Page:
City economists estimated that the Government might have to cut pounds 16bn from its promises for expenditure in 1994/95 and 1995/96 to meet its new targets, but doubted that it would have the political will to do so.
In addition, the Treasury's implicit forecast for inflation of 2.25 per cent in 1994/95 and 1995/96, which emerged with details of the new spending controls, confirmed that the Treasury has a much more pessimistic view of economic growth in the next few years than at the time of the Budget.
Market reaction was muted, with dealers unsure whether to welcome the Treasury's harder line on spending or to worry that it would further delay recovery.
The Cabinet agreed on Wednesday to set cast-iron targets for about 85 per cent of public spending three years in advance. Ministers will no longer be allowed to bid for extra money - extra spending by one department must be offset by cuts in another. The Cabinet also agreed to stick to the current spending total of pounds 244.5bn for 1993/94. Although this means that spending ministers have agreed to abandon their bids for pounds 14bn in extra spending, it is a 7.9 per cent increase on the previous year.
Targeted spending growth will be much lower than previously planned in succeeding years, hitting manifesto commitments.
'I think you can overestimate the amount of change the new system really involves', Gavyn Davies, economist at Goldman Sachs, said. 'At the end of the day control of public spending is a matter of politics in a particular year.'
'Who is to say the total won't be overrun in a given year?' said Roger Bootle of Midland Montagu. 'We have not had the wrong regime, we have just not had the political will.'
Peter Spencer of Kleinwort Benson said that if the Government made the implied spending cuts of pounds 16bn the economy could slide back into recession.
The Government could allow itself a get-out by setting a large contingency reserve from which extra spending could be funded, Andrew Britton of the National Institute of Economic and Social Research argued. 'Periodically the Treasury regains control of public spending, only to lose it again,' he said.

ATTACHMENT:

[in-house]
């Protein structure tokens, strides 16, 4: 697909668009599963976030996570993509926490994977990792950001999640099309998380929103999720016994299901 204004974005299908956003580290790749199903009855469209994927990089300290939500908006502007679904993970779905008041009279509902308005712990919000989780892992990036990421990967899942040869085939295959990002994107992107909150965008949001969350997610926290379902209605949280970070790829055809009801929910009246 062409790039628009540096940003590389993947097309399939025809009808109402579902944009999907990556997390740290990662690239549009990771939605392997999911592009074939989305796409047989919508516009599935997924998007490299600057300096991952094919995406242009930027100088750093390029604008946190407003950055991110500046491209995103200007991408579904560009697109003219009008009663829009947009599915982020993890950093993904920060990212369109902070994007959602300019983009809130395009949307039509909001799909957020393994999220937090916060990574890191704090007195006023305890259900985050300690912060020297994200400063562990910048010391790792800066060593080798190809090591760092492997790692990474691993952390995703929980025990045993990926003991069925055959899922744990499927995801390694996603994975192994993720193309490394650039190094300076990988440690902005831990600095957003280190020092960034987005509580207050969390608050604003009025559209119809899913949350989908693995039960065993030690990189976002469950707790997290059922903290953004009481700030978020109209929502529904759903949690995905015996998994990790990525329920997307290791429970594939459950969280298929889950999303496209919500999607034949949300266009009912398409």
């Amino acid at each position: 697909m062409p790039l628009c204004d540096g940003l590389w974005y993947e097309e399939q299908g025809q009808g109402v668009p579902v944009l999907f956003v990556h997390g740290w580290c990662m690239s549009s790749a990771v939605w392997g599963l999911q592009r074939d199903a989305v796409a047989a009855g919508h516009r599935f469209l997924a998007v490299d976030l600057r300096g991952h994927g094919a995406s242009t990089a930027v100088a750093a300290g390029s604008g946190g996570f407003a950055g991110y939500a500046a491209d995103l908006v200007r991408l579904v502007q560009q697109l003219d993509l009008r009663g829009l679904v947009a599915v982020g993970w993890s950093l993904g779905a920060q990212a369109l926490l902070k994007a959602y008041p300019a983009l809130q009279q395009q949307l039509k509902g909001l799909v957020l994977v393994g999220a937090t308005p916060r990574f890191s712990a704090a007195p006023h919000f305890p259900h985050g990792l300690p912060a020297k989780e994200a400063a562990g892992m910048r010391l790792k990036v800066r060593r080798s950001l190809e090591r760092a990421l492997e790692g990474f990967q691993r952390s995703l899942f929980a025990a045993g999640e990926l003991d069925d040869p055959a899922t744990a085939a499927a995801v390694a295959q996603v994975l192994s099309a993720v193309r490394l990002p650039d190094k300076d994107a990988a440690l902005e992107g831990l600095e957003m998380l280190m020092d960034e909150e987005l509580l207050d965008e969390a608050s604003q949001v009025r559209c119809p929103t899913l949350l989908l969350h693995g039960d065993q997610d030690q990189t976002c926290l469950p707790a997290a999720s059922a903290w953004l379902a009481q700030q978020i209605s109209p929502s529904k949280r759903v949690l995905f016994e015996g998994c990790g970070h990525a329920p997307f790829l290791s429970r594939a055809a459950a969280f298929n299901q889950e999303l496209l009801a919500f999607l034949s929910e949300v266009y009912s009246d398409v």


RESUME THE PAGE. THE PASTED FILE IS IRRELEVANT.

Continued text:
The Treasury is creating a new target for public spending - the New Control Total (NCT) - which excludes unemployment benefit and income support for people of working age from the existing planning total, set in the Autumn Statement. These categories of spending vary automatically with changes in unemployment, and hence the state of the economy.
The NCT will be allowed to grow by no more than 1.5 per cent a year on average over the three years of the spending plans, excluding the effect of inflation. In cash terms it will rise by up to 3 per cent in 1994/95 and 3.25 per cent in 1995/96. This is intended to ensure that total public spending, which also includes debt interest, grows by no more than 2 per cent a year in real terms over the next several years, reducing government spending as a proportion of national output.
Despite the exclusion of unemployment benefit, recession will still put upward pressure on the NCT because it includes items such as housing and invalidity benefits that tend to rise when the economy is weak. This suggests the Government may be forced to cut some benefits and moderate its manifesto promises. This is more restrictive than the previous system, where government spending was allowed to rise to offset weakness elsewhere in the economy.
Little moved by the Cabinet's spending decisions, the foreign exchanges had a quiet day with dealers wary of provoking the leading banks into a round of intervention. Sterling was given freedom to rise in the exchange rate mechanism when the peseta, the system's strongest currency, rose following a 0.6 per cent rise in the key Spanish interest rate. But it closed almost unchanged at DM2.8636, having topped DM2.84 during the day. The dollar weakened following disappointing US unemployment figures. The US currency closed 0.85 pfennigs lower at DM1.4850.
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